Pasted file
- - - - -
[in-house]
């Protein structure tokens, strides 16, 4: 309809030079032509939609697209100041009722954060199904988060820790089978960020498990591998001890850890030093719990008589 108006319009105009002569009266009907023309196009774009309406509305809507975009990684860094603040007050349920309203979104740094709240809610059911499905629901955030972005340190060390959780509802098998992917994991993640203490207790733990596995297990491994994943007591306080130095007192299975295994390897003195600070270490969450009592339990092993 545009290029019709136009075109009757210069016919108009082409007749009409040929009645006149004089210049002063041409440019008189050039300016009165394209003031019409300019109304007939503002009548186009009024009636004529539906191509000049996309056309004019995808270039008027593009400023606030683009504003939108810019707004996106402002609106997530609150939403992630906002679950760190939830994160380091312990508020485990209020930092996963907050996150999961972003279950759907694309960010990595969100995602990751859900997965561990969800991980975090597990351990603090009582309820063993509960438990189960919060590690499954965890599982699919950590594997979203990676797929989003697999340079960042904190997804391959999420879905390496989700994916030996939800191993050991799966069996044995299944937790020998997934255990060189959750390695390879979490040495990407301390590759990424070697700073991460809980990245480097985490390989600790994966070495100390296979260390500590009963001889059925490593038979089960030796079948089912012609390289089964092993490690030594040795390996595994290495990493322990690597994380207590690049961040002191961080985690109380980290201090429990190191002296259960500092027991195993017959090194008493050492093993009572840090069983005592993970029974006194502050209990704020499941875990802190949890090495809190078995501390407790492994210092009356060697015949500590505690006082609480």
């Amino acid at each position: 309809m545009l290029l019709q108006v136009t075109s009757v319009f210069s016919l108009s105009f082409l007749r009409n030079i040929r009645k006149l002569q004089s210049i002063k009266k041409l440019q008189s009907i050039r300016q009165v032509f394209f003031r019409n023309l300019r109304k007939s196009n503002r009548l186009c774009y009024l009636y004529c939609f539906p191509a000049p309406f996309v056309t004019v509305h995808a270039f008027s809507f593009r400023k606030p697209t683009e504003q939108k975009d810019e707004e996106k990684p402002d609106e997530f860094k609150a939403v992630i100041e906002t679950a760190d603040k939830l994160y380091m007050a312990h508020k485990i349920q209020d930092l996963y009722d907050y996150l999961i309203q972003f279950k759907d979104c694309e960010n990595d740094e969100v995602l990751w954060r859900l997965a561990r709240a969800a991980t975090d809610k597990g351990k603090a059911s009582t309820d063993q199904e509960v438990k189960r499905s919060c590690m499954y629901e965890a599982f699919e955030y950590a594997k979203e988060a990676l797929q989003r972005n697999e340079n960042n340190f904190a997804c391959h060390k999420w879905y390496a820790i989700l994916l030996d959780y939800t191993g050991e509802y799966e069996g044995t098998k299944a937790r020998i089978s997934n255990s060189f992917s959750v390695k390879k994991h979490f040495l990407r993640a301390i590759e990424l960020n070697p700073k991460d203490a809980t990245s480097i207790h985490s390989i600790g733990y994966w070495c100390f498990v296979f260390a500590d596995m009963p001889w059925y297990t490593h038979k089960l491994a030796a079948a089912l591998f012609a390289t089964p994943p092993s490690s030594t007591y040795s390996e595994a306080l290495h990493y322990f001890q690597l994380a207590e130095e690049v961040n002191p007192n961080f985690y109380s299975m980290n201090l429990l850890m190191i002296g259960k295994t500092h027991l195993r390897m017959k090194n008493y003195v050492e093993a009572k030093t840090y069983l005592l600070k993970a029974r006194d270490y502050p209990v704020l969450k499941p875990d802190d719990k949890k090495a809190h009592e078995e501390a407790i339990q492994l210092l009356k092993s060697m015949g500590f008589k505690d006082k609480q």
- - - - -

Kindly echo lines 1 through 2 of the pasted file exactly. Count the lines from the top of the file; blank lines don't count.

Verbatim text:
[in-house]
């Protein structure tokens, strides 16, 4: 309809030079032509939609697209100041009722954060199904988060820790089978960020498990591998001890850890030093719990008589 108006319009105009002569009266009907023309196009774009309406509305809507975009990684860094603040007050349920309203979104740094709240809610059911499905629901955030972005340190060390959780509802098998992917994991993640203490207790733990596995297990491994994943007591306080130095007192299975295994390897003195600070270490969450009592339990092993 545009290029019709136009075109009757210069016919108009082409007749009409040929009645006149004089210049002063041409440019008189050039300016009165394209003031019409300019109304007939503002009548186009009024009636004529539906191509000049996309056309004019995808270039008027593009400023606030683009504003939108810019707004996106402002609106997530609150939403992630906002679950760190939830994160380091312990508020485990209020930092996963907050996150999961972003279950759907694309960010990595969100995602990751859900997965561990969800991980975090597990351990603090009582309820063993509960438990189960919060590690499954965890599982699919950590594997979203990676797929989003697999340079960042904190997804391959999420879905390496989700994916030996939800191993050991799966069996044995299944937790020998997934255990060189959750390695390879979490040495990407301390590759990424070697700073991460809980990245480097985490390989600790994966070495100390296979260390500590009963001889059925490593038979089960030796079948089912012609390289089964092993490690030594040795390996595994290495990493322990690597994380207590690049961040002191961080985690109380980290201090429990190191002296259960500092027991195993017959090194008493050492093993009572840090069983005592993970029974006194502050209990704020499941875990802190949890090495809190078995501390407790492994210092009356060697015949500590505690006082609480």